Prof. Anna’s current research interests are located at the interface of human land use and natural, often protected, ecosystems. Her work encompasses agro-ecological topics, focusing in particular on how human land use and climate change affect the species, structural and functional biodiversity of our natural resources. Plant and animal biodiversity, their community structure and interactions are her focus areas. The animal populations and species Anna investigates comprise large mammalian herbivores (both livestock and wildlife) and their interactions amongst each other as well as their impact on the vegetation. The plant components in Anna’s research encompass woody and herbaceous vegetation as well as their nutrient fluxes, water and carbon storage. Anna’s research is addressing the ecosystem services and functions (ESS & ESF) derived from the biodiversity of our natural and agricultural ecosystems. Further, conflicts with wildlife over natural resources are increasing and Anna is striving to understand conflict hotspot areas and to find solutions to manage ecosystems sustainably. Anna is also an adjunct lecturer at the University of Hohenheim, Stuttgart, Germany, in the Dept of Agroecology in the Tropics and Subtropics (https://www.uni-hohenheim.de/institution/fakultaet-agrarwissenschaften-15) and a member of the KiLi project (https://www.kilimanjaro.biozentrum.uni-wuerzburg.de/) through the University of Wuerzburg, Germany, and Tanzanian collaborators.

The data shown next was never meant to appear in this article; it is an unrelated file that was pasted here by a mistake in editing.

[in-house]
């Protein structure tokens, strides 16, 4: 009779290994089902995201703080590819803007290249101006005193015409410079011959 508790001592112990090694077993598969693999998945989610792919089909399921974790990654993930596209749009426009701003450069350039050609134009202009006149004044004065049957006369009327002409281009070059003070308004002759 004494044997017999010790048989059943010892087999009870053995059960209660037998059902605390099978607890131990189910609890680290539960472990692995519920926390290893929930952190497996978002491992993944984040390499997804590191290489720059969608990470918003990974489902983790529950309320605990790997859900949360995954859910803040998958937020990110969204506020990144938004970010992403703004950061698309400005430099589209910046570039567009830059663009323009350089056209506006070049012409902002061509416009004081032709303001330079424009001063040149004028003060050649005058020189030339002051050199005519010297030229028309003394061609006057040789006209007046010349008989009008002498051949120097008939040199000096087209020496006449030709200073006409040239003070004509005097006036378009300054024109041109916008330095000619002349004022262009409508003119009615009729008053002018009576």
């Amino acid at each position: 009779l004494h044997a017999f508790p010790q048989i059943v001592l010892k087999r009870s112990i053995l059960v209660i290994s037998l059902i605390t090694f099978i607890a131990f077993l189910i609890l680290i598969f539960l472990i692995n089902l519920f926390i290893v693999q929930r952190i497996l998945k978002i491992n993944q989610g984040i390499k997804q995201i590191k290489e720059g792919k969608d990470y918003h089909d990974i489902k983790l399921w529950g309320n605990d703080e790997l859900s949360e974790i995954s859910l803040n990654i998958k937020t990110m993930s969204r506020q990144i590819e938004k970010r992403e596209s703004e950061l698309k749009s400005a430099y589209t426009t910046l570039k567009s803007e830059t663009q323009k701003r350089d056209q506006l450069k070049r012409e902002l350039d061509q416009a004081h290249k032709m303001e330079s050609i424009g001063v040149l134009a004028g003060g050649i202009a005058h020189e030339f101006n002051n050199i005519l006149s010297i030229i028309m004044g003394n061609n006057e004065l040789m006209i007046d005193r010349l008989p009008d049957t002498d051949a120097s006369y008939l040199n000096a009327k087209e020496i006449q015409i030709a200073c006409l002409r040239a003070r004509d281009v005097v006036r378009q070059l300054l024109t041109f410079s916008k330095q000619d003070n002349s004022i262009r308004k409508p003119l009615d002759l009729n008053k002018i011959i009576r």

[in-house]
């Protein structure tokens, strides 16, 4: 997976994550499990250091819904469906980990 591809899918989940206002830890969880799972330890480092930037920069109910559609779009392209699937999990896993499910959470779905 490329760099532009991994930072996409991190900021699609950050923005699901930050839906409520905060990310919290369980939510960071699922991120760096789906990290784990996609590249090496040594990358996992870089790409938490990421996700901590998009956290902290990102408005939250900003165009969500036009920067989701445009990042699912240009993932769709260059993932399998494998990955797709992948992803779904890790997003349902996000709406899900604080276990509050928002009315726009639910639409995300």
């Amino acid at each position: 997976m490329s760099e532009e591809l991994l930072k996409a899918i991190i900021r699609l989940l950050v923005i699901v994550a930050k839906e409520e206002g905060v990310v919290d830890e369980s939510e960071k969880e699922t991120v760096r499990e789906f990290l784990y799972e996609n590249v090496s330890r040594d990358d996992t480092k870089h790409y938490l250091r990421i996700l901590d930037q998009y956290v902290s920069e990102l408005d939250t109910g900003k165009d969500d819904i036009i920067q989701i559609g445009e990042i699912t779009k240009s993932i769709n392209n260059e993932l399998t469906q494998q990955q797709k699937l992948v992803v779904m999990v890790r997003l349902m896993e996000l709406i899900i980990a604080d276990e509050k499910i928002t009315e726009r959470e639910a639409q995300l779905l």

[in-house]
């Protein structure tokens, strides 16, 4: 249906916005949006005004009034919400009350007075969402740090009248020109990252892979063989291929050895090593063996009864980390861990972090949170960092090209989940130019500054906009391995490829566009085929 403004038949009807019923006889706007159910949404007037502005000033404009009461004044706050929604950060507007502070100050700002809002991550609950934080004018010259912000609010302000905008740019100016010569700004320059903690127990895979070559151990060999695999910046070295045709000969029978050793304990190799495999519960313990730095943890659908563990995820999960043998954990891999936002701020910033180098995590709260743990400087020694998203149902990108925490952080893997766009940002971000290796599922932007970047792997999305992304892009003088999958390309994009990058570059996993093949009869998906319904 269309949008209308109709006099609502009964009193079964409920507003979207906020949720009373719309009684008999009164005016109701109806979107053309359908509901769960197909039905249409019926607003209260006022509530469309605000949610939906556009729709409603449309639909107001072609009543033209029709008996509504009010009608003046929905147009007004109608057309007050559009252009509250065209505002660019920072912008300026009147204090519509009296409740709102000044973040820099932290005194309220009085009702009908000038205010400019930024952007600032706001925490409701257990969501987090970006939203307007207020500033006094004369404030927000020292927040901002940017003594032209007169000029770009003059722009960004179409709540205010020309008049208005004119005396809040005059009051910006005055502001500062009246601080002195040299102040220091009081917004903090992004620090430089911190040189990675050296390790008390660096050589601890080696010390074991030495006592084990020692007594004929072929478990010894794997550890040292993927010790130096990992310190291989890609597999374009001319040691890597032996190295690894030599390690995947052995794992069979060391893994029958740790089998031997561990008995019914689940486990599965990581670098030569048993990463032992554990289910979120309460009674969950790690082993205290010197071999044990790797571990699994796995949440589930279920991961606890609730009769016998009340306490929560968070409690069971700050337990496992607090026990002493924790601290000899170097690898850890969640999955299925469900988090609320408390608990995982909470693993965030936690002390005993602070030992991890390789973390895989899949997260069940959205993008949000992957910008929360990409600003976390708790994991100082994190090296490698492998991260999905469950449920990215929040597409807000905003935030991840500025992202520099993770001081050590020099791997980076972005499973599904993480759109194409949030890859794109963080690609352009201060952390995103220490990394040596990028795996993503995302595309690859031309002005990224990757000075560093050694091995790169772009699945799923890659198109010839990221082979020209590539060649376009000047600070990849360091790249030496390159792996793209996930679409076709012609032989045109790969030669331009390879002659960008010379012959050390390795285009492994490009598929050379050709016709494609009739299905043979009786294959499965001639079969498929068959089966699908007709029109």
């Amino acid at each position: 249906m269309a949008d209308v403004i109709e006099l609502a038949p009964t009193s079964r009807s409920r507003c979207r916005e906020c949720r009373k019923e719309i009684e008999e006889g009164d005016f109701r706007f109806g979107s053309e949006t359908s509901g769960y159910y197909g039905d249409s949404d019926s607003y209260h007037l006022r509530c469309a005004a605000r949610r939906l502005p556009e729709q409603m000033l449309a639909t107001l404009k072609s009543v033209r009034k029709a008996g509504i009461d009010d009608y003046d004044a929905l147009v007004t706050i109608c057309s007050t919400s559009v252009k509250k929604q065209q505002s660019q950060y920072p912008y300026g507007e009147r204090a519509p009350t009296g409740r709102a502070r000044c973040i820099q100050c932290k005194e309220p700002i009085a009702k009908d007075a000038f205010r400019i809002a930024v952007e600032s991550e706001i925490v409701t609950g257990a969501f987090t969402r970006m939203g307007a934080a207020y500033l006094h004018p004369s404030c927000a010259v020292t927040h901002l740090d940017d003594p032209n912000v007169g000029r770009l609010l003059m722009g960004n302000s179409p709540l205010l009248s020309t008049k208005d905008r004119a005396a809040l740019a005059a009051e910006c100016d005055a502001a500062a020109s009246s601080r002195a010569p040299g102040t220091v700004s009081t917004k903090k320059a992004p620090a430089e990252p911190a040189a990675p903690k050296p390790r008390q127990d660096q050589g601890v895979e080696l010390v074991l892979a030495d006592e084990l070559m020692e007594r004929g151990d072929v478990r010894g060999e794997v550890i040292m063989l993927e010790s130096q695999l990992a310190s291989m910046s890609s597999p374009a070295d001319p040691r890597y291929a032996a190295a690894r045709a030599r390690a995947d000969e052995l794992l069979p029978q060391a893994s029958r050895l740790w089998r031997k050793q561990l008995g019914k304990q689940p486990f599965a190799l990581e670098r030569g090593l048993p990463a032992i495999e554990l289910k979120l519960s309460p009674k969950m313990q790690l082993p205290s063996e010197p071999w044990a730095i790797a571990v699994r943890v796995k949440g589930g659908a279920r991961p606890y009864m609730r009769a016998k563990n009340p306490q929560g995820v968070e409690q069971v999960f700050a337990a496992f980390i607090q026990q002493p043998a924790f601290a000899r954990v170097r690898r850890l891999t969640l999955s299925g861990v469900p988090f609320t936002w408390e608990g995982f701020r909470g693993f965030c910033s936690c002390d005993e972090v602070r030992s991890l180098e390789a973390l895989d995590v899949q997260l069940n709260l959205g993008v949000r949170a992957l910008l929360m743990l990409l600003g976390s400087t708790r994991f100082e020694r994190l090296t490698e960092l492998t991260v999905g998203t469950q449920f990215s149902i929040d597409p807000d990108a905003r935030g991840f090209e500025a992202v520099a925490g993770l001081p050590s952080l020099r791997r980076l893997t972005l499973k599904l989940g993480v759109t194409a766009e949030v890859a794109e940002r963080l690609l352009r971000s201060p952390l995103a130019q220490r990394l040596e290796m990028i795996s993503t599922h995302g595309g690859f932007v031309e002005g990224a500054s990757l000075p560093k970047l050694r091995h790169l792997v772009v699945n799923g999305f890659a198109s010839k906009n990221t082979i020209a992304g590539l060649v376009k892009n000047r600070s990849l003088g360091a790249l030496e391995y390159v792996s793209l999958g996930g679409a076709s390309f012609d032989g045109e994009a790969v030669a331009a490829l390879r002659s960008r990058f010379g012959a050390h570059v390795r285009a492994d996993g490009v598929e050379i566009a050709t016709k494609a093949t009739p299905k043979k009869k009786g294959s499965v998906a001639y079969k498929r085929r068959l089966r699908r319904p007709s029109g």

Anna’s research has encompassed both observational and experimental empirical work that has addressed plant-herbivore interactions of wild and domestic animals in their natural habitat. Further, her research has also included theoretical aspects and dynamic modelling on aspects of carrying capacity, feeding habits, density and distributions of large mammalian herbivores in areas impacted through human land-use. The attractiveness of nutrient hotspots in savanna systems have also been one of her focus area. Hence, designing an agro-ecological landscape, including humans, plant and animal populations as well as conservation of biodiversity on various spatial and temporal scales has determined Anna’s work and will guide her future research interests.